Another growing season upon us, and with it comes several considerations in managing weeds, spraying herbicides, and delaying herbicide resistance.
Canada is No. 3 in the world for herbicide resistance, behind Australia (No. 1) and the United States (No. 2). Once a weed develops resistance in those parts of the world, it’s bound to appear in Canada next, notes James Ferrier, technical services manager for Nufarm in Eastern Canada.
Effective weed control is especially important considering the number of seeds a single weed can produce and spread throughout the season — and more so, the implications if those seeds are from a resistant weed.
Fortunately for cereal growers, there’s some key strategies growers can employ to reduce their risk of developing major herbicide resistance issues in their fields, according to the experts.
Mix Your Modes
“Cereal crops give an opportunity to mix herbicides with other modes of action you typically wouldn’t with other major crops like soybeans,” Ferrier says.
Graham Collier, Nufarm technical services manager for Western Canada, notes that Group 4 and 6 herbicides are the least riskiest modes of action, because very few weeds in Canada are resistant to them right now. The herbicide group that presents the most risk? Group 2.
“It all comes down to ratio”, Collier explains. “With a Group 2 herbicide, one out of every 100,000 weeds in a given field will be resistant. With Groups 4 and 6, only one out of every 100 million weeds will have resistance.”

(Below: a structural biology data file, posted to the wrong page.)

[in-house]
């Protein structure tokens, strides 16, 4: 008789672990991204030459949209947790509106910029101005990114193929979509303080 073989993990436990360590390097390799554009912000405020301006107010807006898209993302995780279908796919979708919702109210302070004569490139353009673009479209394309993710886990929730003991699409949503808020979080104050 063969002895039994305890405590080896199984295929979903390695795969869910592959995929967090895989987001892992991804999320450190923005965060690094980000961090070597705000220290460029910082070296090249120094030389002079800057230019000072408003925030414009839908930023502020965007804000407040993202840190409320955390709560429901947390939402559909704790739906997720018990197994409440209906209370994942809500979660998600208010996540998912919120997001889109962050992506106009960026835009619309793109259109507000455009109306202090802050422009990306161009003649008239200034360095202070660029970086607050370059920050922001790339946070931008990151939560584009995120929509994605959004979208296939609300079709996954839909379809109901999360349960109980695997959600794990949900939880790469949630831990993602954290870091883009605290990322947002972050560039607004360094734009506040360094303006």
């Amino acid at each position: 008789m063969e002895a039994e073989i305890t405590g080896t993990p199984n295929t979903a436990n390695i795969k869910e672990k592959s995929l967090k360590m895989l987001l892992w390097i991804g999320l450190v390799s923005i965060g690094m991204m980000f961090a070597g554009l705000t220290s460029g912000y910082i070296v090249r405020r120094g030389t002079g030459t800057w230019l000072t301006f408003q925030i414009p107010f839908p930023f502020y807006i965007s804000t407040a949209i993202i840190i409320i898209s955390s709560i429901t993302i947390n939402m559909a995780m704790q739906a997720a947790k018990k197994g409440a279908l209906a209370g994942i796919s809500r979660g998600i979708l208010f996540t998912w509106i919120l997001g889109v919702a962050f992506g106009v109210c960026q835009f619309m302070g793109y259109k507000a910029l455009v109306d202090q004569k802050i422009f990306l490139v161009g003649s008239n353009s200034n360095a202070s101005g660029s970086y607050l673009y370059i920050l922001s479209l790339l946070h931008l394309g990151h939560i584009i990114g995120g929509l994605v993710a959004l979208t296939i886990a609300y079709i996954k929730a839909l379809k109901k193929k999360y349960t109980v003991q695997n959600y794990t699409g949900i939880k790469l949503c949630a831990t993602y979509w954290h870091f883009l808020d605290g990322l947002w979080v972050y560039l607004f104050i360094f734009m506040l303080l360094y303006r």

Collier says it’s very important that growers understand that herbicide resistance is not “created”. Instead, growers are simply selecting for it every time they apply herbicides to their land.
“A certain number of weeds in any given field will have resistance already. If you’re applying a herbicide that they’re resistant to, you’re simply killing off the non-resistant weeds, which means the resistant ones are surviving and multiplying,” Collier says. “That’s why, eventually, a herbicide that once worked like a charm no longer works on that field at all.”
That’s why it’s essential to use at least two modes of action, Collier notes, but stresses that resistance to those two modes of action must not be present in that field.
“If I use a Group 2 and 4, but already have Group 2 resistance in that field, I’m essentially only using one mode of action,” he says. While Group 2 herbicides are still a viable option, he cautions growers to be careful to ensure they’re not using a Group 2 where weeds are already resistant to it. That’s why Group 4 and 6 herbicides make a good combination.
Do a Preseed Burndown
A pre-seed burndown with an appropriate product is also an increasingly common way of controlling weeds early before the crop germinates.
This is a viable option for spring cereals and not winter ones, Ferrier notes, but it’s spring cereal crops that are often the most vulnerable to herbicide resistant weeds.
“Spring wheat, oats and barley have a tougher time fighting weeds in the field mainly because winter wheat gets a chance to establish in the fall before the weeds are there,” he says. “Often, spring cereals are germinating at the same time as annual weeds, which makes them vulnerable.”
But considering there’s far more spring wheat seeded in Western Canada compared to winter wheat, Collier adds that wheat farmers especially should be on the lookout this spring and take appropriate action. All it takes is one herbicide resistant plant to spread its seeds to make the problem of herbicide resistance worse in a given field, he notes.
“If you had 100 kochia plants in a field and you got rid of 99, but the one left over was resistant to a certain herbicide group, next year the entire population of kochia in that field will come from that plant biotype — meaning the problem just got a whole lot more serious,” he says.